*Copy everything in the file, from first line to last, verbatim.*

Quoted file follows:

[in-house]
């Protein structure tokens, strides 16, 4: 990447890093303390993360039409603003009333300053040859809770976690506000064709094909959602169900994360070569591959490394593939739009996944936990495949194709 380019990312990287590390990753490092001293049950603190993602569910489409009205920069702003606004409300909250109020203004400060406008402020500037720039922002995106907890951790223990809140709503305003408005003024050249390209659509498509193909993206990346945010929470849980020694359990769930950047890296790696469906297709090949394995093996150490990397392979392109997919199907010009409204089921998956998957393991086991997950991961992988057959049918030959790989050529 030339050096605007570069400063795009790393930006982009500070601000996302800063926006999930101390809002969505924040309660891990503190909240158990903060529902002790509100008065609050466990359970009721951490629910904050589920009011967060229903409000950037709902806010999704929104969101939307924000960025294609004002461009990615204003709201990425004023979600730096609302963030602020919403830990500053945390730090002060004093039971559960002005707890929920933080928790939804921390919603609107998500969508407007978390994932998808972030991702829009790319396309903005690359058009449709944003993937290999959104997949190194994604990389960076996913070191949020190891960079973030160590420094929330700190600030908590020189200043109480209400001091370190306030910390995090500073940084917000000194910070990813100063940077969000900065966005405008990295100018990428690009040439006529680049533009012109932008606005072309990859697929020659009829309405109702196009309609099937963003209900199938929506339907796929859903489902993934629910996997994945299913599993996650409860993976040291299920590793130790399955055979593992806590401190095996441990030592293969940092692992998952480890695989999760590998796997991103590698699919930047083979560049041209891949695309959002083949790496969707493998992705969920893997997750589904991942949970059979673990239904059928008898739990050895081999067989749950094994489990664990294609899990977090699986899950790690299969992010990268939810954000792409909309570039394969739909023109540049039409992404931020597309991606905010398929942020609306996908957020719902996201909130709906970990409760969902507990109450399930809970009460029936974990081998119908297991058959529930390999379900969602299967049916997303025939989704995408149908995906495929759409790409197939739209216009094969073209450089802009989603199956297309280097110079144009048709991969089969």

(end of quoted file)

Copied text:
[in-house]
């Protein structure tokens, strides 16, 4: 990447890093303390993360039409603003009333300053040859809770976690506000064709094909959602169900994360070569591959490394593939739009996944936990495949194709 380019990312990287590390990753490092001293049950603190993602569910489409009205920069702003606004409300909250109020203004400060406008402020500037720039922002995106907890951790223990809140709503305003408005003024050249390209659509498509193909993206990346945010929470849980020694359990769930950047890296790696469906297709090949394995093996150490990397392979392109997919199907010009409204089921998956998957393991086991997950991961992988057959049918030959790989050529 030339050096605007570069400063795009790393930006982009500070601000996302800063926006999930101390809002969505924040309660891990503190909240158990903060529902002790509100008065609050466990359970009721951490629910904050589920009011967060229903409000950037709902806010999704929104969101939307924000960025294609004002461009990615204003709201990425004023979600730096609302963030602020919403830990500053945390730090002060004093039971559960002005707890929920933080928790939804921390919603609107998500969508407007978390994932998808972030991702829009790319396309903005690359058009449709944003993937290999959104997949190194994604990389960076996913070191949020190891960079973030160590420094929330700190600030908590020189200043109480209400001091370190306030910390995090500073940084917000000194910070990813100063940077969000900065966005405008990295100018990428690009040439006529680049533009012109932008606005072309990859697929020659009829309405109702196009309609099937963003209900199938929506339907796929859903489902993934629910996997994945299913599993996650409860993976040291299920590793130790399955055979593992806590401190095996441990030592293969940092692992998952480890695989999760590998796997991103590698699919930047083979560049041209891949695309959002083949790496969707493998992705969920893997997750589904991942949970059979673990239904059928008898739990050895081999067989749950094994489990664990294609899990977090699986899950790690299969992010990268939810954000792409909309570039394969739909023109540049039409992404931020597309991606905010398929942020609306996908957020719902996201909130709906970990409760969902507990109450399930809970009460029936974990081998119908297991058959529930390999379900969602299967049916997303025939989704995408149908995906495929759409790409197939739209216009094969073209450089802009989603199956297309280097110079144009048709991969089969």